Dry Your Tomato Harvest to Enjoy Gourmet Dried Tomatoes
I love dried tomatoes, but I don’t like the high price at the market so I figured out how to make gourmet dried tomatoes at home using my oven. If you have a bumper crop of tomatoes in your garden, you can make your own dried tomatoes and enjoy delicious gourmet eating all winter long.
Dried organic tomatoes are tasty additions to fresh pasta, sauces, sandwiches, salads, stir fry dishes or to make pesto. You can can also enjoy dried tomatoes as a chewy, tangy-sweet and tasty healthful snack.
Easy Oven-Dried Tomatoes
The basic recipe for making your own dried tomatoes is easy. The most difficult part of the entire process is having patience.
It can take up to 12 hours to dry each batch of tomatoes in a regular oven, but the wait is worth every minute of oven-watching.
If you have a food dehydrator you may save time and if you have a multi-rack model you might be able to dry just as many tomatoes in one batch as you can dry in your oven. If the weather is hot a dehydrator won’t heat up the house as much as the oven will.
What You Need to Dry Tomatoes – Tomatoes and An Oven
Fresh tomatoes from the garden are almost everyone’s favorite summer produce. Dried tomatoes are, for me, even better than fresh. Their concentrated tomato goodness makes waiting for next season’s fresh crop easier during the long winter months.
You can make dried tomatoes in a commercial dehydrator or you can dry them in your oven or in the sun.
I make organic dried tomatoes at home using my oven and ordinary kitchen equipment.
- 48 Firm, Ripe Plum Tomatoes, washed
- Cooling racks (I use cake/cookie racks) with narrow tines that won’t let tomatoes slip through
- Sea salt, or Kosher salt
- 12 hours of your time – good food takes time
Note: Larger, juicier tomatoes may require more than 12 hours to dry. If so, simply extend the cooking time until your tomatoes are dried to leathery consistency. Properly dried tomatoes should be slightly moist, not papery.
The Best Tomatoes For Drying Are Firm Ripe Plum Tomatoes
I Dry Roma Tomatoes and Cherry Tomatoes in My Oven. Plum tomatoes have very little watery juice, so they are the best choice for making dried tomatoes (The San Marzano variety is a favorite). Plum tomatoes (sometimes called paste tomatoes) have thick fleshy skins and and plenty of sweet pulp with small seeds.
I don’t remove the seeds from my tomatoes before drying although some recipes recommend this. I like to preserve every delicious bit of nutrition from my home grown tomatoes when I make dried tomatoes.
A whole oven’s worth of dried tomatoes takes about four dozen medium to large ripe plum tomatoes. You can dry fewer tomatoes of course, but I like to maximize my oven energy for every batch.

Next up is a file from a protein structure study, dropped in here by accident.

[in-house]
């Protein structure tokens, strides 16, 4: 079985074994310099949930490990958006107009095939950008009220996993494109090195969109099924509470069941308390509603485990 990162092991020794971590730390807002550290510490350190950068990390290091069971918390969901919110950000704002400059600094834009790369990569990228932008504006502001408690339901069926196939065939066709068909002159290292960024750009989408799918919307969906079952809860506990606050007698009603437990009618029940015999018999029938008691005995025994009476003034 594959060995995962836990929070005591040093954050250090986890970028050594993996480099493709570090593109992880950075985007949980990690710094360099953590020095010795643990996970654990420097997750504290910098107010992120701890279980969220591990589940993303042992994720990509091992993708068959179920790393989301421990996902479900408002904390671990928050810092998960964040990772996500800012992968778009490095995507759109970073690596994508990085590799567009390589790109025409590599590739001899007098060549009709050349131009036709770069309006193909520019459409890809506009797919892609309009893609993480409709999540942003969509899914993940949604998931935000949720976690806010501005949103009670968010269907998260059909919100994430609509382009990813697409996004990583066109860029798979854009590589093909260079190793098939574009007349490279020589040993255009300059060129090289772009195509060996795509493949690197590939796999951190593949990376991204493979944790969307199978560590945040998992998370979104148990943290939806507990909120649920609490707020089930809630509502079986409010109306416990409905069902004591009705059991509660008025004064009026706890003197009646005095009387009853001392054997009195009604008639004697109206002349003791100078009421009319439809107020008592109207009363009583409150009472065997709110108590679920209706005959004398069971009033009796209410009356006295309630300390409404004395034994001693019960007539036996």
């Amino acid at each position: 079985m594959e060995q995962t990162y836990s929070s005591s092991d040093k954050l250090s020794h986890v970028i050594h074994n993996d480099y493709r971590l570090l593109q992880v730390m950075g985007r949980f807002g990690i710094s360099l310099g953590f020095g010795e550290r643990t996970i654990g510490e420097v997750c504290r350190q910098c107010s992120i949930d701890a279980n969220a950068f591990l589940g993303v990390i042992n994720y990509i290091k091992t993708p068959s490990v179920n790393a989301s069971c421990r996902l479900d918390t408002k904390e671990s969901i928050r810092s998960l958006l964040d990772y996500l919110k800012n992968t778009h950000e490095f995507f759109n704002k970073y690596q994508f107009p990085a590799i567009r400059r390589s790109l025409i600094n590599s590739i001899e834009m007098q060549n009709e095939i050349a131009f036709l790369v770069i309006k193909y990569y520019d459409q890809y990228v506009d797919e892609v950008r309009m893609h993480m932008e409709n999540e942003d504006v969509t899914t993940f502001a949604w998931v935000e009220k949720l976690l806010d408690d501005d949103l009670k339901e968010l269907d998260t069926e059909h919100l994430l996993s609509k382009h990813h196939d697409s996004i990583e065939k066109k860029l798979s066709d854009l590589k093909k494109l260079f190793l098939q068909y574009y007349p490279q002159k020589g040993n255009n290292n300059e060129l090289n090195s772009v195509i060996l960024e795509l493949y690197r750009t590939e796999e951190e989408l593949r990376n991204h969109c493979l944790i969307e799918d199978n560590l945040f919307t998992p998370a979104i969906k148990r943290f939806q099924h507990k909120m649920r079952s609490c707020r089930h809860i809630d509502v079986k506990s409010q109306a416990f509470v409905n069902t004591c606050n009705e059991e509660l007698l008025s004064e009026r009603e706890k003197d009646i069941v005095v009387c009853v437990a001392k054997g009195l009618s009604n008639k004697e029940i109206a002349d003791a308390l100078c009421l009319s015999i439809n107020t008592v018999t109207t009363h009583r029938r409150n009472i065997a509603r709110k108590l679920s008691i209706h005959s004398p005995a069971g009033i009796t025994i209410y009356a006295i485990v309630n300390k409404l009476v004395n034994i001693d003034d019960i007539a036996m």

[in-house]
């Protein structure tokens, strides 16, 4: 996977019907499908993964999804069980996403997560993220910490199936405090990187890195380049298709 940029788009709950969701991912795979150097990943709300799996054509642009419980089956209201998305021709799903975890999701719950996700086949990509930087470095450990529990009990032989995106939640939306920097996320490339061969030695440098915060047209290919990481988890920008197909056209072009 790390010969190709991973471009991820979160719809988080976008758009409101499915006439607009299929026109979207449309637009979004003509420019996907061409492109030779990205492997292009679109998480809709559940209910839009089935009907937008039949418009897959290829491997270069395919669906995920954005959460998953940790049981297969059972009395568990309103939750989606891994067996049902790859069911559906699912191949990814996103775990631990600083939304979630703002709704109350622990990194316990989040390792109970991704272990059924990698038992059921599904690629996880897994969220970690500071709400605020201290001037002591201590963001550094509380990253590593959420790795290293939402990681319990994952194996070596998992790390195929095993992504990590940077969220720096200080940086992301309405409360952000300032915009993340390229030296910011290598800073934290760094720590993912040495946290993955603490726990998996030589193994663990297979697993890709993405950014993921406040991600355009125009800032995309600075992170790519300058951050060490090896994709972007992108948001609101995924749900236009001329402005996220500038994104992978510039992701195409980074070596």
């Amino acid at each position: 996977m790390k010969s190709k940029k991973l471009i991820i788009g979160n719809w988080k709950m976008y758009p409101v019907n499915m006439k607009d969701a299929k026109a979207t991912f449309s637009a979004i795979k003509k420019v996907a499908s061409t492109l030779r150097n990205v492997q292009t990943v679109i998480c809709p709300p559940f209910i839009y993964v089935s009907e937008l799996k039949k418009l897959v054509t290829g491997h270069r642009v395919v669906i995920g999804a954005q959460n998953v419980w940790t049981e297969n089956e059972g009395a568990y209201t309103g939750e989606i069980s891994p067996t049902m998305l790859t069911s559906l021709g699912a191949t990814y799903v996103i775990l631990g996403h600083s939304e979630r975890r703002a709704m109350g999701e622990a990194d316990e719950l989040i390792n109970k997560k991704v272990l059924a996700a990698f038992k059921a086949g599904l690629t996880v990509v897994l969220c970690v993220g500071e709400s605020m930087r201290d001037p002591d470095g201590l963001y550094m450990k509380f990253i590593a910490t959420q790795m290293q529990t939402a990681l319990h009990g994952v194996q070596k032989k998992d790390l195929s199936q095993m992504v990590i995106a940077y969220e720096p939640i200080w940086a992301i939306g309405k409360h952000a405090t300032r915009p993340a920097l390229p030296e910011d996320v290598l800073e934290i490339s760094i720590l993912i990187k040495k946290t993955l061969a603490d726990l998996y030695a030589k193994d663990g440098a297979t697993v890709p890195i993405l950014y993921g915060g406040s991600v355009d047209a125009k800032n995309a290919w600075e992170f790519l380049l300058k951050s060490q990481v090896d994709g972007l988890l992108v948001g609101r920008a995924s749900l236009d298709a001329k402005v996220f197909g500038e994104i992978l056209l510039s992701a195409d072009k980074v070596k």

How to Dry Tomatoes in Your Home Oven
- Wash, dry and sort tomatoes by size.
- Preheat oven to 200 degrees Fahrenheit.
- Arrange oven racks to allow air flow top and bottom. I use 4 cooling racks, 2 on each oven rack.
- Slice tomatoes in half lengthwise and arrange skin side down on the cooling racks side by side, not touching. I arrange mine crosswise to the wires on the cooling racks so they won’t slip through between the wires as they dry and shrink.
- Sprinkle lightly with gourmet sea salt or Kosher salt.
- Arrange tomato-filled racks on oven racks, and start timing.
- After 2 hours, start checking tomatoes for dryness. Remove tomatoes as they dry.
- Cool on paper plates or towels, then transfer to storage containers.
Tomato Drying Tips
Don’t dry tomatoes until they turn crisp, and don’t expect them to turn brown.
Tomatoes should be flexible, leathery-dry and not wet when they’re done drying.
You can always use a veggie slicer to get consistently sized slices.
How Long to Dry the Tomatoes
How to tell when the tomatoes are “done”? Drying tomatoes takes time, but you don’t need to stand over the stove or keep close watch for hours. They’ll dry slowly and won’t even need to be checked for dryness for a couple hours after you begin a batch.
I like to dry tomatoes on a not-too-hot late summer or early fall day when I am home all day long. It can take up to 12 hours to dry a larger, juicier tomato. Smaller, meatier tomatoes may dry in as few as 9 hours.
Tomatoes should be flexible, leathery-dry and not wet when they’re done drying. They’ll be supple but won’t feel “squishy” to the touch.
Tomatoes shrink in size and get slightly darker as they dry, much like the way grapes do when they become raisins; the pulp will feel firm but flexible when they’re done.
Storing Oven Dried Tomatoes
Dried Tomatoes Will Keep Fresh for Months. Store dried, cooled tomatoes in plastic bags, clean jars or other air-tight containers.
I store dry tomatoes in the refrigerator or freezer in plastic bags to ensure longer shelf life, prevent spoilage and to preserve color. I’ve read recently you should NOT store dried tomatoes in oil for more than a week or so even if refrigerated. I recommend freezing or refrigerating home-dried vegetables.
So there you have it, another helpful article from Here 2 Serve. If you want to add your ideas, please comment below!